A tax battle is brewing in Annapolis corridors

The Political Game

Revenue: Democrats appear to be stuck between a promise and budget reality.

February 12, 2002|By David Nitkin | David Nitkin,SUN STAFF

THE POLITICS of taxes is coursing beneath the surface of this year's month-old General Assembly session, ready to break through when budget negotiations reach their climax late next month.

In an election year, no party or politician wants to be perceived as a supporter of higher taxes. Even though a $1 billion gap exists between revenues and expenses in the 2003 fiscal budget proposed by Gov. Parris N. Glendening, there is no talk, at least among Democrats, of anything that smells like a tax increase this year.

But Republicans say the odor is pervasive in State House corridors. They say tax increases are in the works for this year and next.

Glendening's proposed budget would delay the final 2 percent portion of a 10 percent income tax cut that was to be phased in over five years. Republicans say "delay" is misleading. If Marylanders don't pay the lower taxes they were promised in 2002, that's the same as an increase, GOP leaders say.

The spin is working.

Just days before the legislative session began, Glendening briefed lawmakers on his budget, and told them of the proposed postponement. There were lots of nodding heads in the room in support of the idea, according to some of those present.

But the air of agreement quickly dissipated after politicians fully digested the proposal. Within a few days of the briefing, Senate President Thomas V. Mike Miller and other legislative leaders were saying promises made must be promises kept. The tax cut should stay, they said, even if it means cutting $177 million from programs.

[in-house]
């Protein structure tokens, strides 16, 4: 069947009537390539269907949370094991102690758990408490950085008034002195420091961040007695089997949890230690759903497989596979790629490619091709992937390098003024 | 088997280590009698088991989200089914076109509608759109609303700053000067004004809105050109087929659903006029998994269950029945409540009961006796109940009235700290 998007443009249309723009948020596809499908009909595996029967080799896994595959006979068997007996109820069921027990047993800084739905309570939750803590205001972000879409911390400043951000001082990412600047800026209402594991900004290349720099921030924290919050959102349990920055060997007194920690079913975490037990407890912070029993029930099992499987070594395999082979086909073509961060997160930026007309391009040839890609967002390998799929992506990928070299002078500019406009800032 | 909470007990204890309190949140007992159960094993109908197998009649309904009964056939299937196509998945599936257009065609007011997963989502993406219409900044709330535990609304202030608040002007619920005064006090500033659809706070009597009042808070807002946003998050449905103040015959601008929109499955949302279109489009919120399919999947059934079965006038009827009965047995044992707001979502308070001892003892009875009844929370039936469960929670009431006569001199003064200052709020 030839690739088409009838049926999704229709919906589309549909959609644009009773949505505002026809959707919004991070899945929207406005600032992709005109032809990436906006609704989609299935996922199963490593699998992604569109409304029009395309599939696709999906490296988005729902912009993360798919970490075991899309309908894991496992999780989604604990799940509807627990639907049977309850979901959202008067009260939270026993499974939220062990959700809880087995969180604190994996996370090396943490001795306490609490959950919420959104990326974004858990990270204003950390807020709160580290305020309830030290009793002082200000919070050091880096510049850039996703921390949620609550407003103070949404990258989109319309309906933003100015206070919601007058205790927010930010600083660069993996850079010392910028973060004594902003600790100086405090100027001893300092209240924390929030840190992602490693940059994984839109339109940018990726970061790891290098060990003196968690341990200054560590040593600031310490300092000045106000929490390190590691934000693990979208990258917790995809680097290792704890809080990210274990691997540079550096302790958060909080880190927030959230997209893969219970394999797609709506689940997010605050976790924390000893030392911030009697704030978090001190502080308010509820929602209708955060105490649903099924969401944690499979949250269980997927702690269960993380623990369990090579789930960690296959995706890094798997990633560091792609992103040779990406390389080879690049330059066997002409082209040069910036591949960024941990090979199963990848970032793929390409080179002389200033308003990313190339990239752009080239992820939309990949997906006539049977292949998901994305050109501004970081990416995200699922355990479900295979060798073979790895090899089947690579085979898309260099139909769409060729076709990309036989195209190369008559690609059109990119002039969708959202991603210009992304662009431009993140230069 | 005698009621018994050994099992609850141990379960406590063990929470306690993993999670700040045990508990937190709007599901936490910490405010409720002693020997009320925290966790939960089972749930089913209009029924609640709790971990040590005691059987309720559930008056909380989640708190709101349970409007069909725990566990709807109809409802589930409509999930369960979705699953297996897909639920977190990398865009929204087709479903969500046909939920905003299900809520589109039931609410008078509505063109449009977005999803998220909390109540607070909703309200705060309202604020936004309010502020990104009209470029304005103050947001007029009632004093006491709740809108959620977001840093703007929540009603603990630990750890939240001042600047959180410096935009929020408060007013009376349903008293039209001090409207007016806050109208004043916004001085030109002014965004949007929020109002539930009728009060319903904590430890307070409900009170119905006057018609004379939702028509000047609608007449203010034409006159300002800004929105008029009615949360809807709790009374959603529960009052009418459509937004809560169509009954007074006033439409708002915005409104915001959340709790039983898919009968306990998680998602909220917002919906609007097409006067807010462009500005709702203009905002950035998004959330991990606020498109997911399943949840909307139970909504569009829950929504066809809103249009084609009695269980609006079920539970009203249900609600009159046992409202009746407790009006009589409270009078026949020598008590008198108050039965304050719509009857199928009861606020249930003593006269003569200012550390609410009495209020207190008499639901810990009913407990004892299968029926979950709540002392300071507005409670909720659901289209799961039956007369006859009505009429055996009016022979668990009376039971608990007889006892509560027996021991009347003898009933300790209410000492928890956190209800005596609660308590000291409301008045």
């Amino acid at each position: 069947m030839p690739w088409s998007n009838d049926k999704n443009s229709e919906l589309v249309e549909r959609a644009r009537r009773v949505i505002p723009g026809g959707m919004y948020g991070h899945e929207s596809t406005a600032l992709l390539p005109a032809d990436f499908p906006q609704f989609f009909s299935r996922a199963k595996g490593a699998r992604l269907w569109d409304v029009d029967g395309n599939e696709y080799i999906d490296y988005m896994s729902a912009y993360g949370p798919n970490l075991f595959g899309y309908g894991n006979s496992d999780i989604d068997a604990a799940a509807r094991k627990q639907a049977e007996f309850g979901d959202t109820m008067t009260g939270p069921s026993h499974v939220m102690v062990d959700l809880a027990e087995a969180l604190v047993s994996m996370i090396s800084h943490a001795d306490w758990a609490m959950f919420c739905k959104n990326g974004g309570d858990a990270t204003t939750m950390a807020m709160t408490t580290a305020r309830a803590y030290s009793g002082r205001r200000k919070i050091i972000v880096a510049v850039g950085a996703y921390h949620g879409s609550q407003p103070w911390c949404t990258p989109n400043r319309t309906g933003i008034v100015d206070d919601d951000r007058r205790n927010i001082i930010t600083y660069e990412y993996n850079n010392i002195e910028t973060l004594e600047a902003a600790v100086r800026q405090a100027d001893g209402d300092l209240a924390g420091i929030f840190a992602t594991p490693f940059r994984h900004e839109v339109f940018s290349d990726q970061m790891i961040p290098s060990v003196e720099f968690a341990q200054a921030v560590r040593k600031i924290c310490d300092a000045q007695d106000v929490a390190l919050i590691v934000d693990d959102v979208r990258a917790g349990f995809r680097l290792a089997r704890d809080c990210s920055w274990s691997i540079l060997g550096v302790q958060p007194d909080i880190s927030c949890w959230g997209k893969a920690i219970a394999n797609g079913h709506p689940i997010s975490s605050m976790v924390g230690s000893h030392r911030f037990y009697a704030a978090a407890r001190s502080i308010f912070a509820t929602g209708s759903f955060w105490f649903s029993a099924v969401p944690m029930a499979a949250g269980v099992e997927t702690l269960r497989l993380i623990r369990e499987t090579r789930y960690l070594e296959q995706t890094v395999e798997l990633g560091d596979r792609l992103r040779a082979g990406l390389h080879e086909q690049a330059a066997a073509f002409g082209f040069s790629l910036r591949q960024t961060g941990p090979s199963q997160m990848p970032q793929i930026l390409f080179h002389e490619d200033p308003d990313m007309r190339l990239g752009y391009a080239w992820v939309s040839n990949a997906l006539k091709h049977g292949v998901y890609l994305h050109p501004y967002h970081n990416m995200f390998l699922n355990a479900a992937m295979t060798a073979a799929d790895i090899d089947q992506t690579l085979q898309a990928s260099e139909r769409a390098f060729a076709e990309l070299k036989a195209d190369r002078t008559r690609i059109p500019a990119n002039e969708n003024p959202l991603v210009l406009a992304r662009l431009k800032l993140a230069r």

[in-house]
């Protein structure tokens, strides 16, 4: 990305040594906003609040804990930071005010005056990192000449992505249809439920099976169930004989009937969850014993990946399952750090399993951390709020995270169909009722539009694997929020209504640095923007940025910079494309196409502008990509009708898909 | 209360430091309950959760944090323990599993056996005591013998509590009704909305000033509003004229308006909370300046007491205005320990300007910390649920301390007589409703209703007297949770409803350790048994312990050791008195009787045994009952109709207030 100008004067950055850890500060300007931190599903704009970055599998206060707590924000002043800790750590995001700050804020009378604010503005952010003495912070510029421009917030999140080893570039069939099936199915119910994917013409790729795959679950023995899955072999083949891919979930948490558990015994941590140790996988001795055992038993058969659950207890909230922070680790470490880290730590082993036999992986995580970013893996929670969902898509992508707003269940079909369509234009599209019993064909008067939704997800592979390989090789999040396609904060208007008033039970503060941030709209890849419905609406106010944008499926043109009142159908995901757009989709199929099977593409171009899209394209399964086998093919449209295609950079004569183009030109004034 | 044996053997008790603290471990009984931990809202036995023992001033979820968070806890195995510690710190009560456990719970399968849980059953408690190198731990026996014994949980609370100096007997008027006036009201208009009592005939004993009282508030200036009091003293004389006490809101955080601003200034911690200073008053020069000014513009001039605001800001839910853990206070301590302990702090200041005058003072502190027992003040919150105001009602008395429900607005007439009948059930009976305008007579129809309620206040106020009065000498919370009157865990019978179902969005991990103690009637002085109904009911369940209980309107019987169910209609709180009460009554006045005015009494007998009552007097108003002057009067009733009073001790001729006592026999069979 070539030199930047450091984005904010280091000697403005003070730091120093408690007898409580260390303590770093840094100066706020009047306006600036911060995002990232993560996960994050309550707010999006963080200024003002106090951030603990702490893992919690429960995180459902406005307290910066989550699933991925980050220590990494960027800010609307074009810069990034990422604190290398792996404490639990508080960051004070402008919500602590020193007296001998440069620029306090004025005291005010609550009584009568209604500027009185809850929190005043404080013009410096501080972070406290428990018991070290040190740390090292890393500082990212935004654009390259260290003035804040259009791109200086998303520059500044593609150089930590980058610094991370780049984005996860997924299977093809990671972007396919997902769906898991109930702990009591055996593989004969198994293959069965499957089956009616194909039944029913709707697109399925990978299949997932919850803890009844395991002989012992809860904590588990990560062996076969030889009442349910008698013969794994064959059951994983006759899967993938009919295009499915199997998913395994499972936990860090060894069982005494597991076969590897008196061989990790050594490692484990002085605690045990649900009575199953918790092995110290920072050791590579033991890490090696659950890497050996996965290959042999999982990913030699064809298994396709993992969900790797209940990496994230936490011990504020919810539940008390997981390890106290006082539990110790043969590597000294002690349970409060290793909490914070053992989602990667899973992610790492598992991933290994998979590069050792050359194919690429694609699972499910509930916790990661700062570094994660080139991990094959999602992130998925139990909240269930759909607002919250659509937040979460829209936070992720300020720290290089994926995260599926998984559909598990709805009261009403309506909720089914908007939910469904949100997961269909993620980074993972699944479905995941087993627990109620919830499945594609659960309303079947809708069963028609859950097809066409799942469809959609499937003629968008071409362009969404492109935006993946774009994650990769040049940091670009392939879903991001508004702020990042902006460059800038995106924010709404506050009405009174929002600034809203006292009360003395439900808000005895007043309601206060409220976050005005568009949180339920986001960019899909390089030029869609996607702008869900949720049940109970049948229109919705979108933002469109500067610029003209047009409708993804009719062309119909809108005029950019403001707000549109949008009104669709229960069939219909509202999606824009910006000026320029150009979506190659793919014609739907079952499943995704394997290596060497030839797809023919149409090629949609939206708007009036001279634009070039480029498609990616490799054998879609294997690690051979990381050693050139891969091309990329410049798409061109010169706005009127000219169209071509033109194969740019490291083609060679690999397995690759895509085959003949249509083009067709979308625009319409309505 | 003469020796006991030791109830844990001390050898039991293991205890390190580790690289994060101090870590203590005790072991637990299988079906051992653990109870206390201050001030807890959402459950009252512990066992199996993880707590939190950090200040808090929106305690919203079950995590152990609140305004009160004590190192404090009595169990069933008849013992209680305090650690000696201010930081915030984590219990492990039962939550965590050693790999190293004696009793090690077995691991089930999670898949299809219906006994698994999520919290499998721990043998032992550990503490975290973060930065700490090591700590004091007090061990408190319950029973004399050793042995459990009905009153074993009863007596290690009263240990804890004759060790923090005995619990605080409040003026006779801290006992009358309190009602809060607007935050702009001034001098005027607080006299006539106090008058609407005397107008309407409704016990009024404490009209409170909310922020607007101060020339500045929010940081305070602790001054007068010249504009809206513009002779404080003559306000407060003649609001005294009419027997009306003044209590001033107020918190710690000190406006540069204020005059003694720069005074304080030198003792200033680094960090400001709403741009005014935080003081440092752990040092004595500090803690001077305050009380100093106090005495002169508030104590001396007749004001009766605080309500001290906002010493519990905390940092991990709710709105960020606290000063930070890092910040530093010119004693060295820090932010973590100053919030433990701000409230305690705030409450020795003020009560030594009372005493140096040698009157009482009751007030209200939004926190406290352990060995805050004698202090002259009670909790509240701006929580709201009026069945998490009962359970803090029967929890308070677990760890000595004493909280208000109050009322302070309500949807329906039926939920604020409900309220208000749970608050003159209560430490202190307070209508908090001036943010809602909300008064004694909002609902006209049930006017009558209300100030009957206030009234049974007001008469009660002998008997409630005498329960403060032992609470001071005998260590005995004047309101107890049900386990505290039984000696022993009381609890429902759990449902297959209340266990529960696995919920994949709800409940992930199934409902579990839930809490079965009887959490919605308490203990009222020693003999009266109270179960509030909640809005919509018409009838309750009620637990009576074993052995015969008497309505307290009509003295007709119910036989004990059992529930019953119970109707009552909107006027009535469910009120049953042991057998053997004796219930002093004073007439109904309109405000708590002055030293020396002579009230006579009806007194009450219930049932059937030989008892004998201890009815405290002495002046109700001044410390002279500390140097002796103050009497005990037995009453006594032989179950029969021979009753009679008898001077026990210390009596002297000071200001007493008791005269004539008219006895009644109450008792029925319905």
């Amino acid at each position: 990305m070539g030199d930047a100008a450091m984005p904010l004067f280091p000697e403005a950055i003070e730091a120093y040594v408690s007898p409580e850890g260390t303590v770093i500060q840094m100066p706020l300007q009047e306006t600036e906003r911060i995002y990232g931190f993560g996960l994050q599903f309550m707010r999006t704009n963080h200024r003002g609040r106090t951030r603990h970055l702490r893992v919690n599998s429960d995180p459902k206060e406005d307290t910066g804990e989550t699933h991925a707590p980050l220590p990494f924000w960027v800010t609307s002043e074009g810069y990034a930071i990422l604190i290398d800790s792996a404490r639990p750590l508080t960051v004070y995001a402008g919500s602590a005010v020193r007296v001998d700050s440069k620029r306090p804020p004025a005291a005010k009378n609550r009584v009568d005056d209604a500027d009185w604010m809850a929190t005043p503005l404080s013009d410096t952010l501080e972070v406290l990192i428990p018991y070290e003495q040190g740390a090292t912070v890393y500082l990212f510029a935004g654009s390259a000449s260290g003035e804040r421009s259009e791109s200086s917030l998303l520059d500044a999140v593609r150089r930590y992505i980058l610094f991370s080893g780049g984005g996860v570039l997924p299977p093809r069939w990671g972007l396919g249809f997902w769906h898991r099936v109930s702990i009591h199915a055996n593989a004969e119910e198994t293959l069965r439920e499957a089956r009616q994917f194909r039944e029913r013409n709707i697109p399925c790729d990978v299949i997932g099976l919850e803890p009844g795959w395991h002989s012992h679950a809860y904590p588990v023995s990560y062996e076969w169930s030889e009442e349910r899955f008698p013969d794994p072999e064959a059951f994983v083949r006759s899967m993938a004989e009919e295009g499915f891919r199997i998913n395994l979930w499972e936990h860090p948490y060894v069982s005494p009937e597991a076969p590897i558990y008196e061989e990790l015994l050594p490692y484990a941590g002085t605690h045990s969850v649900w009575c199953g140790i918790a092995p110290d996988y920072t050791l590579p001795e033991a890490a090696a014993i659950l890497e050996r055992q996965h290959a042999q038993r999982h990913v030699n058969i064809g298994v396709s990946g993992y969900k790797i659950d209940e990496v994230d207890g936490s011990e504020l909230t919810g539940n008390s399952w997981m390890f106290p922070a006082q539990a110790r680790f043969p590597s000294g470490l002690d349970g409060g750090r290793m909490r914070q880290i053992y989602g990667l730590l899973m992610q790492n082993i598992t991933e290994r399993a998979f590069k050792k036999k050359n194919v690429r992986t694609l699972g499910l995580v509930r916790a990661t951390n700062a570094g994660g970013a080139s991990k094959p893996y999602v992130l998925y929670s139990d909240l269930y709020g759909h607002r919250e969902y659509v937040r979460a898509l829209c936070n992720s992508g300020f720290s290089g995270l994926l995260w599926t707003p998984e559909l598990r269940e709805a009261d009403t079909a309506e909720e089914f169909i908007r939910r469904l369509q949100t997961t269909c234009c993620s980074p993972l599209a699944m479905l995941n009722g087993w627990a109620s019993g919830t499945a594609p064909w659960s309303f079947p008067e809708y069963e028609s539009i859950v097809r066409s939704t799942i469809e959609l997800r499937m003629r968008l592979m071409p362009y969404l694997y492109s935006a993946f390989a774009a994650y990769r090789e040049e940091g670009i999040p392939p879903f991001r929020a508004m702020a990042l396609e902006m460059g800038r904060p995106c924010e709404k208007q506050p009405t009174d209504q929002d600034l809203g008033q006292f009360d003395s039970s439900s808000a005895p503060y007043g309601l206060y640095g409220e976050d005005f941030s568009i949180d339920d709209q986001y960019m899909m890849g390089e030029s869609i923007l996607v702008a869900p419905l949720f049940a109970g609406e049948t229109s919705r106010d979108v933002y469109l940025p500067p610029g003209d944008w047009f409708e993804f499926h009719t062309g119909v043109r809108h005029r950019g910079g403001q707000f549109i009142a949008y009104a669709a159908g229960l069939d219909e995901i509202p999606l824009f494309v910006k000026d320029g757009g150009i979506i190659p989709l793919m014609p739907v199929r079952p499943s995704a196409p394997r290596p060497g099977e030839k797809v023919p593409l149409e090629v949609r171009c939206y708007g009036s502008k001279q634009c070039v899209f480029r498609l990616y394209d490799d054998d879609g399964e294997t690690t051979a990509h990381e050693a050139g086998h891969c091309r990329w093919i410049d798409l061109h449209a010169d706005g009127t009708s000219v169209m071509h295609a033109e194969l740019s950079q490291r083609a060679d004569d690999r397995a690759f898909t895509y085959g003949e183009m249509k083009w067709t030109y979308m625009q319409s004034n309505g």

So Democratic legislative leaders have backed themselves into a corner. They are on record as opposing a fiscal patch offered by their governor. And if they yield a little bit -- say, half the tax cut this year, and another half next year -- they are still open to the same charge from Republicans.

But that's not all.

House Speaker Casper R. Taylor Jr. wants to create a study commission to examine the state's budget and tax structure and recommend changes, according to the bill, "to ensure equity and efficiency" and to identify "new state and local revenue sources that may be considered in future years."

"Obviously, that means they are going to raise taxes or fees or a combination of the two," said House minority leader Alfred W. Redmer Jr., who is supporting an alternative to HB 1 that would look for efficiencies in the state budget.

If Redmer is right, Democrats are playing the politics exactly right. The study would be completed in December, with its recommendations ready for the 2003 legislative session.

That would be the first year of a four-year term of a new governor and General Assembly -- exactly the right time to raise taxes. By the time the 2006 elections arrive, politicians can hope that any residual ill feelings in voters' minds will have faded.

Townsend says she has all the competition she needs

It's no secret by now that Lt. Gov. Kathleen Kennedy Townsend would like to be elected governor with as little competition as possible. Her strategy: dissuade potential challengers from entering the race by raising as much money as possible while wrapping up key endorsements early.

That strategy was on full display this month when Townsend's chief fund-raiser, venture capitalist Michael G. Bronfein, sent an e-mail urging leading Democratic donors to eschew a fund-raising event by Baltimore Mayor Martin O'Malley. O'Malley doesn't have an election this year, Bronfein said, and saying no to the mayor is a way of showing support for Townsend.

But it appears the lieutenant governor is apparently concerned about challengers other than O'Malley and Republican Rep. Robert L. Ehrlich Jr.

On the same day Bronfein's e-mail began circulating widely, Townsend spoke to a group of college students, professors and administrators representing the Maryland Independent College and University Association.

"I hope politics is part of your future," she said. "I hope some of you will run for public office. But not for governor this year."

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